EL DORADO COUNTY, Calif. (KTXL) — Apple Hill farmers are ready to showcase a great harvest this holiday weekend, but they are seeing some backlash.
Chris Delfino, president of the Apple Hill Growers Association, said he recognizes there may be some negative attitudes directed at them as they carry on with their Labor Day celebrations while thousands remain evacuated due to the Caldor Fire.
But in times of hardship, he feels it’s also necessary to look at the positives.
“This is the best yield we’ve had in over 30 years,” Delfino said. “We thought because of the drought — We thought it would cause the yield to be less. But the blossom was just unbelievable.”
While there is cause for celebration, smoke from the Caldor Fire, which is still burning miles away, hangs in the air over the farm.
“We were very concerned, number one, for the safety of this area. A third of our farms were shut down and evacuated,” Delfino said. “Now, it’s been released and they’re all OK to open now. And the smoke has been blowing, as you can see, and by late morning, it’s gone. And so we wanted to kind of celebrate. You know, we’re farmers; we’ve dealt with adversity all the time.”
For Rebecca Sikoral and her family, it’s always been a thrill on Apple Hill.
“I brought my husband up for the first time, but I’ve been coming here every year since I was a little kid,” Sikoral said.
Apple picking, pie baking and apple pie tasting are making a comeback at Delfino Farms after a surprisingly plentiful harvest.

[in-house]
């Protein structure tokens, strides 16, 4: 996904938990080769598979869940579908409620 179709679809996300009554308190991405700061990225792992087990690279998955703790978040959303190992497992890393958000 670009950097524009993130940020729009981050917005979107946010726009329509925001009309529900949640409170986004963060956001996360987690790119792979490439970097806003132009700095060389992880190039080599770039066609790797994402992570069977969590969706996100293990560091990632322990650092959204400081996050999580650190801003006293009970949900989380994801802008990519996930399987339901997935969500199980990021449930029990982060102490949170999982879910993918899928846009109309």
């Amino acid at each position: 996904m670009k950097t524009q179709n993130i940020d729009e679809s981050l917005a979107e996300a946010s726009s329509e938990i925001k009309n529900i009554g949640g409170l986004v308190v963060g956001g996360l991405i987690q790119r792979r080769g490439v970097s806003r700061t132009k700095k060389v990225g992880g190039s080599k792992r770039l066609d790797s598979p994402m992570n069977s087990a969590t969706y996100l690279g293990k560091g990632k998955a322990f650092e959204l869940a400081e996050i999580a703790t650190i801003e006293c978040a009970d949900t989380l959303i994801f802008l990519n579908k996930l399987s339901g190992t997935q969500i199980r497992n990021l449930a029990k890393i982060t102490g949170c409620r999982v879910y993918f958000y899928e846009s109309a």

Local residents and farmers are also concerned about the amount of traffic Apple Hill festivities bring to the area. They worry it could be a nuisance to first responders who are going to the Caldor Fire, but Delfino says otherwise.
“We’re not going to be a problem. They’ve opened up Carson Road now. If it was late September, October, then it’d be a different ballgame,” Delfino said.
Apple Hill may not be as busy as previous years, however, due to the staggering number of people evacuated from El Dorado County. Delfino said he recognizes it is a very sensitive subject, but he is trying to see the bright side.
“We didn’t want this to happen — this fire. But it did, alright, and we were blessed by it not coming down here. And because of that, we want to open our arms for people that, ‘Hey, we’re going to be here for you.’” Delfino said.
And for the Sikoral family, they have a message for those on the frontlines of the Caldor Fire.
“My heart goes out to all of them and thank you so much for trying to protect everybody,” Sikoral said.
Delfino says they are giving discounts to the firefighters and first responders who go to Apple Hill this weekend.